These commands (after the first one) work in the ed editor. ed editor is used in the RStudio server shell. sudo crontab -e #opens crontab file in chosen editor a #add to file 0,30 * * * * Rscript /home/user/folder/script.R #command to add . #finished editing ,p #print file content to check w #save changes Q #quit In this example the script will run every 0 hours, 30 minutes, see Ubuntu: How do I set up a CRON job for other options.

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By default, LaTex tables are very tight: \usepackage{booktabs} \begin{table}[] \centering \caption{My caption} \label{my-label} \begin{tabular}{@{}lll@{}} \toprule Rows & Column 1 & Column 2 \\ \midrule Row 1 & 1234 & 2345 \\ Row 2 & 3456 & 4567 \\ Row 3 & 5678 & 6789 \\ Row 4 & 7890 & 8901 \\ Row 5 & 9012 & 10000 \\ \bottomrule \end{tabular} \end{table} Adding this to the document preamble will add space between the rows:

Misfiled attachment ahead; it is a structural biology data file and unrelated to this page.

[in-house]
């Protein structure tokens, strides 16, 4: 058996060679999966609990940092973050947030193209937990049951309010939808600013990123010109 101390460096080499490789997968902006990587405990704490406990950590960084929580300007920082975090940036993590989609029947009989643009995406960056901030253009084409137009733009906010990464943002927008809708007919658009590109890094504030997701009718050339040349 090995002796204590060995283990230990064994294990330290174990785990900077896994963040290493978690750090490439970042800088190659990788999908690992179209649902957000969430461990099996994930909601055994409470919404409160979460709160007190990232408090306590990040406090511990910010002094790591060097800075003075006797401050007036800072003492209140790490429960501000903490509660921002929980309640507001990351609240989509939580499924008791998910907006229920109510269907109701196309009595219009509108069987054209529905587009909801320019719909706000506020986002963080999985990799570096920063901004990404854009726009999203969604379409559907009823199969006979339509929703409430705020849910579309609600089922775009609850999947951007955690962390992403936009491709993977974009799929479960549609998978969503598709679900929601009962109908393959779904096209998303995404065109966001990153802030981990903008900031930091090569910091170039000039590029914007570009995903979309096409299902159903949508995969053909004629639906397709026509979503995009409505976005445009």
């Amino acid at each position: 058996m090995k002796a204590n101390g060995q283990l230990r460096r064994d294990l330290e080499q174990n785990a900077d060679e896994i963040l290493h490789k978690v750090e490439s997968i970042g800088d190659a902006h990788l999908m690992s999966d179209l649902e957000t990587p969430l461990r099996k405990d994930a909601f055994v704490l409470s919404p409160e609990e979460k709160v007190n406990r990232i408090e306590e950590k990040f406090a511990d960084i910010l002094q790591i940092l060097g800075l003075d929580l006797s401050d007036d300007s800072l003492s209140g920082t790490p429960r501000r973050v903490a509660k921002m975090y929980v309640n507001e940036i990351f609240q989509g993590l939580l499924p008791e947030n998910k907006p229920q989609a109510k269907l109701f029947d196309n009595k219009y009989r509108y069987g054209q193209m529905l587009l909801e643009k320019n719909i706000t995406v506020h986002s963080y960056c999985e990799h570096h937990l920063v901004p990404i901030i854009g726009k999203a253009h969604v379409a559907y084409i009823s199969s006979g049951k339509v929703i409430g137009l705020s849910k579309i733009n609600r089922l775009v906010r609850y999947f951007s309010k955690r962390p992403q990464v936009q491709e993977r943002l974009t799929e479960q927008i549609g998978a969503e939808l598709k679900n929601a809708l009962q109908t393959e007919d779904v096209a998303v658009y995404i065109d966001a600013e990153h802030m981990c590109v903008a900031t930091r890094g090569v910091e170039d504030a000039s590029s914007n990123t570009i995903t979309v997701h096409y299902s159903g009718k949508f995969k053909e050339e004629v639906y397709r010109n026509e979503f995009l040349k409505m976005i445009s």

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My minimal example: \documentclass[a4paper]{article} %%% FIGURES AND TABLES %%%% \usepackage{graphicx} %gives the \includegraphics[width=0.5\textwidth]{my_image} %%% PAGE AND TEXT SET-UP %%%% \usepackage{fullpage} %gets rids of the wide default borders \renewcommand{\baselinestretch}{1.5} %space between lines \begin{document} Hello hello hello \end{document} And then one that is not so minimal, but still pretty basic and useful: \documentclass[a4paper]{article} %%% FIGURES AND TABLES %%%% \usepackage{graphicx} %gives the \includegraphics[width=0.5\textwidth]{my_image} \usepackage{booktabs} %for nicer tables \usepackage{tabu} %advanced control over tables \renewcommand{\thetable}{S\arabic{table}} %if this is supplement (this numbers figures as S1, S2.

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One picture says more than a thousand words. You have what is one the left, and you want what is on the right. my_matrix = matrix(c(1, 2, 3, 4, 5, 6, 7, 8, 9), nrow=3) #matrix is a 2D array, this next row creates a third dimension, #duplicating the data my_array = array(my_matrix, dim = c(3,3,2)) There are a few different ways to do this, but by far the cleanest and quickest way is to just select the rows and columns multiple times, by replicating row and column numbers (instead of actually replicating each element):

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Riinu Pius (Ots)

if it aint broke, you’re outdated

Senior Data Manager

Edinburgh, UK